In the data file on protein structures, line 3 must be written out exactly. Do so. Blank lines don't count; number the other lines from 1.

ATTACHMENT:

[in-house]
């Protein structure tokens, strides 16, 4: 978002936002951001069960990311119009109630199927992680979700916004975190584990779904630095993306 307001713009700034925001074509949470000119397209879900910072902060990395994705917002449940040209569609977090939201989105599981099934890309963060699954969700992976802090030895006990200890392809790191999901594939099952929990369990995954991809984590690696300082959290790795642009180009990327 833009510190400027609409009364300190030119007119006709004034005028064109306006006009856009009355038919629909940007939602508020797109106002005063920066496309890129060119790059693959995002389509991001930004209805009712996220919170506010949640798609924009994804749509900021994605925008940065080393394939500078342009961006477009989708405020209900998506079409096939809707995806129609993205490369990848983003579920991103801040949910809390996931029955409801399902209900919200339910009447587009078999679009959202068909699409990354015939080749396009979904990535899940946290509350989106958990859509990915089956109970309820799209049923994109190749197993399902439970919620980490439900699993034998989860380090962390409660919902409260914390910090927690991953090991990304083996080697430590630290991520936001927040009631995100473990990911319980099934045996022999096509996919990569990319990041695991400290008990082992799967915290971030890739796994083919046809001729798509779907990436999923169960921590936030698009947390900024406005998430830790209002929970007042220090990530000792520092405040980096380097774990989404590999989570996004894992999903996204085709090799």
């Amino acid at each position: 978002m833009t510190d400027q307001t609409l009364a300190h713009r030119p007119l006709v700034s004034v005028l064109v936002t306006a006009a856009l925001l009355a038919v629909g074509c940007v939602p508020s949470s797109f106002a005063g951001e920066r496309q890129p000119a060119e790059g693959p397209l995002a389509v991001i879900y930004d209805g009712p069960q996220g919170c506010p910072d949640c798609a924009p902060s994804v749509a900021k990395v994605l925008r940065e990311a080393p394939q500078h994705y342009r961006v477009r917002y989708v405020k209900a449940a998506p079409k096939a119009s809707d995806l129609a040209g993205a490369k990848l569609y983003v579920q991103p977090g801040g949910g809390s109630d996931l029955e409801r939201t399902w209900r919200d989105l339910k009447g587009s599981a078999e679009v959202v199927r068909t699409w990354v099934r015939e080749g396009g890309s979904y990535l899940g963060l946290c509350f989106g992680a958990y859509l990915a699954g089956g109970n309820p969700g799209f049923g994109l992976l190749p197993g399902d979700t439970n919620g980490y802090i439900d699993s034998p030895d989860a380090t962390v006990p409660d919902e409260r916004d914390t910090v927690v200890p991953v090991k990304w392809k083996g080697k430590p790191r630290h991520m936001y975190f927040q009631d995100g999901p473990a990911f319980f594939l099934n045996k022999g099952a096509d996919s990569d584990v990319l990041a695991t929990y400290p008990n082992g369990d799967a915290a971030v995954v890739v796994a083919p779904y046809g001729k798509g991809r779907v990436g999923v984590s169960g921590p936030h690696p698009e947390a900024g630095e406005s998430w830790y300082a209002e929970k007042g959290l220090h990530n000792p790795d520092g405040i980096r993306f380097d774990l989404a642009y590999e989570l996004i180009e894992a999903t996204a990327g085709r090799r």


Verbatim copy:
């Amino acid at each position: 978002m833009t510190d400027q307001t609409l009364a300190h713009r030119p007119l006709v700034s004034v005028l064109v936002t306006a006009a856009l925001l009355a038919v629909g074509c940007v939602p508020s949470s797109f106002a005063g951001e920066r496309q890129p000119a060119e790059g693959p397209l995002a389509v991001i879900y930004d209805g009712p069960q996220g919170c506010p910072d949640c798609a924009p902060s994804v749509a900021k990395v994605l925008r940065e990311a080393p394939q500078h994705y342009r961006v477009r917002y989708v405020k209900a449940a998506p079409k096939a119009s809707d995806l129609a040209g993205a490369k990848l569609y983003v579920q991103p977090g801040g949910g809390s109630d996931l029955e409801r939201t399902w209900r919200d989105l339910k009447g587009s599981a078999e679009v959202v199927r068909t699409w990354v099934r015939e080749g396009g890309s979904y990535l899940g963060l946290c509350f989106g992680a958990y859509l990915a699954g089956g109970n309820p969700g799209f049923g994109l992976l190749p197993g399902d979700t439970n919620g980490y802090i439900d699993s034998p030895d989860a380090t962390v006990p409660d919902e409260r916004d914390t910090v927690v200890p991953v090991k990304w392809k083996g080697k430590p790191r630290h991520m936001y975190f927040q009631d995100g999901p473990a990911f319980f594939l099934n045996k022999g099952a096509d996919s990569d584990v990319l990041a695991t929990y400290p008990n082992g369990d799967a915290a971030v995954v890739v796994a083919p779904y046809g001729k798509g991809r779907v990436g999923v984590s169960g921590p936030h690696p698009e947390a900024g630095e406005s998430w830790y300082a209002e929970k007042g959290l220090h990530n000792p790795d520092g405040i980096r993306f380097d774990l989404a642009y590999e989570l996004i180009e894992a999903t996204a990327g085709r090799r």